TC awd 040417

    Last year as the sponsor of House Bill 229, Bush worked to ensure funding for mental health and developmentally disabled are protected.

    “Consolidating local governments is good for Illinois. It saves taxpayer dollars and reduces government bureaucracy,” Bush said. “But I refused to allow potential cuts to mental health funding in return. We must always protect our most vulnerable residents, and ensuring local mental health providers are fully funded is a key part of doing so.”

    Cullerton, chief architect of the government consolidation model used in House Bill 4501, worked with ACMHAI to make sure DuPage County’s vulnerable populations were protected from unintentional consequences.  

    “The purpose of government consolidation is to streamline processes to make sure government is working in step with the needs of the people,” Cullerton said. “Government should be efficient and effective. But when we eliminate services for our most vulnerable residents, our efforts become counterproductive. I simply cannot stand for that.”  

    ACMHAI plans to continue working with Bush and Cullerton to advocate for state mental health funding.

    "Senators Bush and Cullerton have shown great leadership in their commitment to protect the $75 million in local mental health grant funding resources generated in local counties, townships and municipalities throughout the state of Illinois,” Debbie Humphrey, ACMHAI President said. “At a time when demand for mental health and substance abuse services is dramatically increasing while funding sources are shrinking, these valuable local funds serve as an important lifeline to those seeking access to treatment."

  • Lightford: Incident at U.S. Rep. Davis’ office highlights the mental health crisis

    lightford cps 012016CHICAGO- A woman walked into U.S. Rep. Danny Davis’ office yesterday, drank out of a bottle of hand sanitizer, poured the hand sanitizer on herself and used a lighter to set herself on fire. The unfortunate incident highlights the mental health crisis in our state and across the country.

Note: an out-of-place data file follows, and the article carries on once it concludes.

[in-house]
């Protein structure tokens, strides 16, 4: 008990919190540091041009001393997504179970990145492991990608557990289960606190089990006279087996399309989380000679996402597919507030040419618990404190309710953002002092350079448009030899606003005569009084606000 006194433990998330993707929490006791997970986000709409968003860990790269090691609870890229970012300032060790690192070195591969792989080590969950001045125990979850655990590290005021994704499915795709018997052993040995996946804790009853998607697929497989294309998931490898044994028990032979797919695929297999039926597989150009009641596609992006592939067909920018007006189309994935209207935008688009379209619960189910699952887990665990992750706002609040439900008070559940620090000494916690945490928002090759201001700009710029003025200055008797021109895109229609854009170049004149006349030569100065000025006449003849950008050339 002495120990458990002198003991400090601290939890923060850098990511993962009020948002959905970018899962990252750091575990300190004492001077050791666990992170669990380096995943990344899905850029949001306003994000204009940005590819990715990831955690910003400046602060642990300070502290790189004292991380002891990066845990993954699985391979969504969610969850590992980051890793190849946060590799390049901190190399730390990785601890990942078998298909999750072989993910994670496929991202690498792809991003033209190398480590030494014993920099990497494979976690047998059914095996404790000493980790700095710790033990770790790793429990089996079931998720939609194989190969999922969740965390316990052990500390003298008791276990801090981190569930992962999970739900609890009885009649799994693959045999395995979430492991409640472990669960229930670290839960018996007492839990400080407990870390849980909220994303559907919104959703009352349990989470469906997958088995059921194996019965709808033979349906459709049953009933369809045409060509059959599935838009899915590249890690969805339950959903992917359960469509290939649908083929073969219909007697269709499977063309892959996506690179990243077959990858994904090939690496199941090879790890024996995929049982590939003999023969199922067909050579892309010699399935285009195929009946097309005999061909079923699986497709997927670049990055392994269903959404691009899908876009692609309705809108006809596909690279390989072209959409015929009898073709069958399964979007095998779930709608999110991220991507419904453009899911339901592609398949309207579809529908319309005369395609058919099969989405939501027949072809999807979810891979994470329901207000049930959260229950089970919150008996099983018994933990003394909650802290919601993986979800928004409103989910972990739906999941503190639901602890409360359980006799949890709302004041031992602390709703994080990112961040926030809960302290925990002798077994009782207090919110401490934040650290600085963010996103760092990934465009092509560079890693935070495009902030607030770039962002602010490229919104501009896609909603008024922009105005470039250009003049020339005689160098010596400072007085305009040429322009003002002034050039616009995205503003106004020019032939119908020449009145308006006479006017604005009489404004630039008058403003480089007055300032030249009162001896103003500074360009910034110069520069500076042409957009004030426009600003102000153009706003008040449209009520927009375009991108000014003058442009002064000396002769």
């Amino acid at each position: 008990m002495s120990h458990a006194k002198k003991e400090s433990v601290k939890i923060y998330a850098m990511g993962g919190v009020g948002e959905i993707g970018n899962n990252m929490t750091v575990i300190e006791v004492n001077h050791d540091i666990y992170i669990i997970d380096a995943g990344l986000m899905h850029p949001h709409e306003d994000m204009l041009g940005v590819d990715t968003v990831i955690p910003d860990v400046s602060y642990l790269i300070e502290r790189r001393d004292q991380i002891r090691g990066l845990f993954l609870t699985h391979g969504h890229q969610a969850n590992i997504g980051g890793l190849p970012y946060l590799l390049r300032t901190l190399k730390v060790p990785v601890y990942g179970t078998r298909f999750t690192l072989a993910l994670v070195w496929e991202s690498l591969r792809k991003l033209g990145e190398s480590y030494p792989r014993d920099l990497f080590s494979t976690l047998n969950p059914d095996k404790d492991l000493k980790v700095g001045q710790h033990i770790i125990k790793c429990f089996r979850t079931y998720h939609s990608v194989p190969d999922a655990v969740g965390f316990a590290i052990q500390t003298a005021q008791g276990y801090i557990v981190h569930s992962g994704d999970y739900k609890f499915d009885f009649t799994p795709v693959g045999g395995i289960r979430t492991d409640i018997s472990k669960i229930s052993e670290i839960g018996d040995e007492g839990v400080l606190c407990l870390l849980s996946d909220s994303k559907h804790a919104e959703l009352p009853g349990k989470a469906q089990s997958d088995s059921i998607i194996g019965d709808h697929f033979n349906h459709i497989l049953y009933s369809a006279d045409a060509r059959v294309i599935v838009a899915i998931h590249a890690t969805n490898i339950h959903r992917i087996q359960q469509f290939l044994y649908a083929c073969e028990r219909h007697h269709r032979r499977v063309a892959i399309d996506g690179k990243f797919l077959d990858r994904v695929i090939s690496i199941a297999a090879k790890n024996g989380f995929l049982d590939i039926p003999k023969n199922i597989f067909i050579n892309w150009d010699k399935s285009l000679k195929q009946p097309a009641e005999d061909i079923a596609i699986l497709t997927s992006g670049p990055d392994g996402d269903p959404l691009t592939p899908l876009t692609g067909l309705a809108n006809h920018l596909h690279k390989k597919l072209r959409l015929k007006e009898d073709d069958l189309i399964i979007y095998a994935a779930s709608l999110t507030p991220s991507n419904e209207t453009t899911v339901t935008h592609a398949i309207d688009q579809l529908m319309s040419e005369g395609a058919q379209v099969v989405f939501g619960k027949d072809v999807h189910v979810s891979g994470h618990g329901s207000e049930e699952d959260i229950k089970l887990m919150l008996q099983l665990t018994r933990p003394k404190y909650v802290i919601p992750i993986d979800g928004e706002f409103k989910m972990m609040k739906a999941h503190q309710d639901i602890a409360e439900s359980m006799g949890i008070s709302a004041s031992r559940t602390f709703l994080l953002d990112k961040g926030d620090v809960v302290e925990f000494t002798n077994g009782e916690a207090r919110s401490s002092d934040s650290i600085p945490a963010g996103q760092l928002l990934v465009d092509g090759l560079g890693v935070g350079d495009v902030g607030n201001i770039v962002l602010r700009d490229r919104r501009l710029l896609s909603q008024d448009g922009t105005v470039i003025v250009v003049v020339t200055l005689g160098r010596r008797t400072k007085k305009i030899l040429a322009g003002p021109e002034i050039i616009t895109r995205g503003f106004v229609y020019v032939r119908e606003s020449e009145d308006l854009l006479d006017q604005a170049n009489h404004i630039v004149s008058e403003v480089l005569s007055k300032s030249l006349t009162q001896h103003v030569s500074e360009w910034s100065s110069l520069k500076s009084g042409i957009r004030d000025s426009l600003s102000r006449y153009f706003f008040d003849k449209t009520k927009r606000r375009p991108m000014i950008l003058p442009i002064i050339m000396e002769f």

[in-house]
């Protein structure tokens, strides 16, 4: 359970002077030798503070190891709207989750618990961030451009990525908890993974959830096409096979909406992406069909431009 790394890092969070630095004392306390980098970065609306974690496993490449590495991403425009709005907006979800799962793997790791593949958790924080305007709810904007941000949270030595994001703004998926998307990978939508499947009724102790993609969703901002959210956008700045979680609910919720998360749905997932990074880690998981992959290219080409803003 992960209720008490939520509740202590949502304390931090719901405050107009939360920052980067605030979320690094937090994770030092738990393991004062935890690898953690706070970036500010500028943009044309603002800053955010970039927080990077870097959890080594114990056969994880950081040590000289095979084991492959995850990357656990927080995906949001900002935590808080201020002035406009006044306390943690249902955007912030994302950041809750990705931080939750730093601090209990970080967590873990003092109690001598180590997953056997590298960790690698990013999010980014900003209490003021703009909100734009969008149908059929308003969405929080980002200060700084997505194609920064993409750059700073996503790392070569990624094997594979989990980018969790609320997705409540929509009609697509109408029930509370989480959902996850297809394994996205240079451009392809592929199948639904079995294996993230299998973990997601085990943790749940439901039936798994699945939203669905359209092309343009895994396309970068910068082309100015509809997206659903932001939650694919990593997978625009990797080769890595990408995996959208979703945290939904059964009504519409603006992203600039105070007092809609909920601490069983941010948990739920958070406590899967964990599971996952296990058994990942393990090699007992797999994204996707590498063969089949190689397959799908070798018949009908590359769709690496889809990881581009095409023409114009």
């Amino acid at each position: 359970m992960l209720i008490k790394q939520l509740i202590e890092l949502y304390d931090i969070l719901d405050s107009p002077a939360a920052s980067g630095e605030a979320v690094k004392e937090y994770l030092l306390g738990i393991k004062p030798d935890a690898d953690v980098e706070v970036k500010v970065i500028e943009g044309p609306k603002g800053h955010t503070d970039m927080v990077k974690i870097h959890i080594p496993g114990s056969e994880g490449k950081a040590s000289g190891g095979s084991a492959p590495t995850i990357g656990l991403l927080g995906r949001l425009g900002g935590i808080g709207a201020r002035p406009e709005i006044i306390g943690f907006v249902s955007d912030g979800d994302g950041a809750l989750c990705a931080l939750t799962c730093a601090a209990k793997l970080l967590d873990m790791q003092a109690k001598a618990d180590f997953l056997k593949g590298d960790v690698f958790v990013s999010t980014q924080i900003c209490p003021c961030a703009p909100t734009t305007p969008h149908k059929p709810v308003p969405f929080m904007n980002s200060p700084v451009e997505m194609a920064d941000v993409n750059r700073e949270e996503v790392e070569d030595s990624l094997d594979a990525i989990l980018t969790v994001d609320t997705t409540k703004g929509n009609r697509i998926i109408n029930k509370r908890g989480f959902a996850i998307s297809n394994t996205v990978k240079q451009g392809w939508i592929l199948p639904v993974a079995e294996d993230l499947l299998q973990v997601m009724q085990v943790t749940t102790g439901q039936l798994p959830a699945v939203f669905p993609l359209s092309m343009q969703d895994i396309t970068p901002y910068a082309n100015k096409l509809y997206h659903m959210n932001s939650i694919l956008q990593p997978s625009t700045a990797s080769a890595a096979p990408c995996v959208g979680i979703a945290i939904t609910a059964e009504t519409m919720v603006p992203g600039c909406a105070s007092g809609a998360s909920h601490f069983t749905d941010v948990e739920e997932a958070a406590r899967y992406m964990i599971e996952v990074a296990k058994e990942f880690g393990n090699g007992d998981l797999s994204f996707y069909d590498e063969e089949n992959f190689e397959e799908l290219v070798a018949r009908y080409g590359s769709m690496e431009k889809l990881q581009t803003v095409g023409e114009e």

“We need to fully fund our state’s mental health services,” said Assistant Majority Leader Kimberly A. Lightford (D-Maywood). “The story about this woman inflicting pain on herself should move us to acknowledge and support solutions for the mental health issues so many people are struggling with.”

  • Sentencing will consider mental illness as a mitigating factor


    SPRINGFIELD — Responding to calls to reform the way sentencing considers a defendant’s mental state as a mitigation factor, the governor signed legislation today sponsored by State Sen. Dave Koehler.

    “Our understanding of mental illness grows in new ways all the time, and the way we apply sentencing should, too,” said Koehler, D-Peoria. “These reforms address the distinction between a defendant who has a legitimate claim to a plea of insanity and a convict with a serious mental illness.”

    The legislation adds the presence of a serious mental illness to the 15 existing mitigating factors courts can consider to possibly reduce sentencing. The measure aims to reduce the 6,000 individuals in Illinois correctional facilities with serious mental health issues.

    “Our prison system can’t serve as a de facto mental health facility, and to treat as such hurts our institutions as well as the inmates within them,” Koehler said. “I’m glad the governor has signed this into law and taken a step toward relieving that burden in a way that respects the findings of experts.”

    According to Mental Health America of Illinois (MHAI), more than 15% of people charged with crimes have a serious mental illness, but only a few dozen people are found “not guilty by reason of insanity” each year. In those cases, a person is deemed by the court not to be criminally responsible for his or her conduct due to a lack of the capacity to understand why the criminal act is wrong as a result of mental disease or defect.

    Koehler also thanked the legislation’s House sponsors, Reps. David Leitch, Jehan Gordon-Booth, and fellow Senate sponsor Senator Chuck Weaver, for their leadership in carrying the legislation.

    The legislation was House Bill 6037. It is effective immediately.